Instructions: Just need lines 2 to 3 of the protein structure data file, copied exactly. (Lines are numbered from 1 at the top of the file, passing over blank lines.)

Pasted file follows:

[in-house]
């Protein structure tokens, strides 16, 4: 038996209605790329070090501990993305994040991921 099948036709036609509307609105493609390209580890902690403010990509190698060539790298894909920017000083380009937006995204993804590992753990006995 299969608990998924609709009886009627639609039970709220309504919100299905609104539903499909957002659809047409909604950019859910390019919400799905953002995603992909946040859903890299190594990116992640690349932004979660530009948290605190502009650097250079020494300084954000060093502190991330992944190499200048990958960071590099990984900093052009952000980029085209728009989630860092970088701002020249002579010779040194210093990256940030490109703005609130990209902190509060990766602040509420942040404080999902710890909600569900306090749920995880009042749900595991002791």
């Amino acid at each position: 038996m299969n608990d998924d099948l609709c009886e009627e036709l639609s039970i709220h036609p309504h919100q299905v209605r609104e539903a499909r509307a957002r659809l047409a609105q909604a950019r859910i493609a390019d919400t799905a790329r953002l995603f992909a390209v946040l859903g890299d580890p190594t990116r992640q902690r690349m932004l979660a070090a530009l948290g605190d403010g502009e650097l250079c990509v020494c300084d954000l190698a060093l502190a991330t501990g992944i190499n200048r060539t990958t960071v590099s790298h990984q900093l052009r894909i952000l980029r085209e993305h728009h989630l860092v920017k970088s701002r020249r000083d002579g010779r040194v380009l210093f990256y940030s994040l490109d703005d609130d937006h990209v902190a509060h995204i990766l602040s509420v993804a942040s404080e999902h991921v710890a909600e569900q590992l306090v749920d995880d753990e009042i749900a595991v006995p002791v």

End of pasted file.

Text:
């Protein structure tokens, strides 16, 4: 038996209605790329070090501990993305994040991921 099948036709036609509307609105493609390209580890902690403010990509190698060539790298894909920017000083380009937006995204993804590992753990006995 299969608990998924609709009886009627639609039970709220309504919100299905609104539903499909957002659809047409909604950019859910390019919400799905953002995603992909946040859903890299190594990116992640690349932004979660530009948290605190502009650097250079020494300084954000060093502190991330992944190499200048990958960071590099990984900093052009952000980029085209728009989630860092970088701002020249002579010779040194210093990256940030490109703005609130990209902190509060990766602040509420942040404080999902710890909600569900306090749920995880009042749900595991002791």
């Amino acid at each position: 038996m299969n608990d998924d099948l609709c009886e009627e036709l639609s039970i709220h036609p309504h919100q299905v209605r609104e539903a499909r509307a957002r659809l047409a609105q909604a950019r859910i493609a390019d919400t799905a790329r953002l995603f992909a390209v946040l859903g890299d580890p190594t990116r992640q902690r690349m932004l979660a070090a530009l948290g605190d403010g502009e650097l250079c990509v020494c300084d954000l190698a060093l502190a991330t501990g992944i190499n200048r060539t990958t960071v590099s790298h990984q900093l052009r894909i952000l980029r085209e993305h728009h989630l860092v920017k970088s701002r020249r000083d002579g010779r040194v380009l210093f990256y940030s994040l490109d703005d609130d937006h990209v902190a509060h995204i990766l602040s509420v993804a942040s404080e999902h991921v710890a909600e569900q590992l306090v749920d995880d753990e009042i749900a595991v006995p002791v």